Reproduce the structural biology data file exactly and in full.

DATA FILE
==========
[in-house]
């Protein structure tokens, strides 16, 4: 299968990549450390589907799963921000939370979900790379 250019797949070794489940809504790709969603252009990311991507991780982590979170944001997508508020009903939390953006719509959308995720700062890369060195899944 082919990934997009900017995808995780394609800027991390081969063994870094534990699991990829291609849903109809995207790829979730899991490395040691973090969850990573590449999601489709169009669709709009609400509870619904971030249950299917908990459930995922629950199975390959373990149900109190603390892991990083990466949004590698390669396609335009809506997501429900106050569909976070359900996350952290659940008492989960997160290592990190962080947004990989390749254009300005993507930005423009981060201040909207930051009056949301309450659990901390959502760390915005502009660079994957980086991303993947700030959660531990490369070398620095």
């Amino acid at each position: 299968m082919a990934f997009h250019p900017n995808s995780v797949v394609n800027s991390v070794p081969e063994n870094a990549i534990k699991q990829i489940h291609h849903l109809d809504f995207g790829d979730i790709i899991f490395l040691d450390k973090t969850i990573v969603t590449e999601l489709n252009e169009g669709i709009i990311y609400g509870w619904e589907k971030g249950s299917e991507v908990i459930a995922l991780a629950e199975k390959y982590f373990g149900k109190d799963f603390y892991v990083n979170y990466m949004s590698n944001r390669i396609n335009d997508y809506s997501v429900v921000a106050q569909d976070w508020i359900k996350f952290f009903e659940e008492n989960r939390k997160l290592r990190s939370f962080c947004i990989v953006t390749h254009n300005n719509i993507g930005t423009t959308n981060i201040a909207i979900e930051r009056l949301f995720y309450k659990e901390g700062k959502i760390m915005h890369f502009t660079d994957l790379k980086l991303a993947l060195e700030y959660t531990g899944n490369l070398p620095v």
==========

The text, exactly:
[in-house]
């Protein structure tokens, strides 16, 4: 299968990549450390589907799963921000939370979900790379 250019797949070794489940809504790709969603252009990311991507991780982590979170944001997508508020009903939390953006719509959308995720700062890369060195899944 082919990934997009900017995808995780394609800027991390081969063994870094534990699991990829291609849903109809995207790829979730899991490395040691973090969850990573590449999601489709169009669709709009609400509870619904971030249950299917908990459930995922629950199975390959373990149900109190603390892991990083990466949004590698390669396609335009809506997501429900106050569909976070359900996350952290659940008492989960997160290592990190962080947004990989390749254009300005993507930005423009981060201040909207930051009056949301309450659990901390959502760390915005502009660079994957980086991303993947700030959660531990490369070398620095």
């Amino acid at each position: 299968m082919a990934f997009h250019p900017n995808s995780v797949v394609n800027s991390v070794p081969e063994n870094a990549i534990k699991q990829i489940h291609h849903l109809d809504f995207g790829d979730i790709i899991f490395l040691d450390k973090t969850i990573v969603t590449e999601l489709n252009e169009g669709i709009i990311y609400g509870w619904e589907k971030g249950s299917e991507v908990i459930a995922l991780a629950e199975k390959y982590f373990g149900k109190d799963f603390y892991v990083n979170y990466m949004s590698n944001r390669i396609n335009d997508y809506s997501v429900v921000a106050q569909d976070w508020i359900k996350f952290f009903e659940e008492n989960r939390k997160l290592r990190s939370f962080c947004i990989v953006t390749h254009n300005n719509i993507g930005t423009t959308n981060i201040a909207i979900e930051r009056l949301f995720y309450k659990e901390g700062k959502i760390m915005h890369f502009t660079d994957l790379k980086l991303a993947l060195e700030y959660t531990g899944n490369l070398p620095v």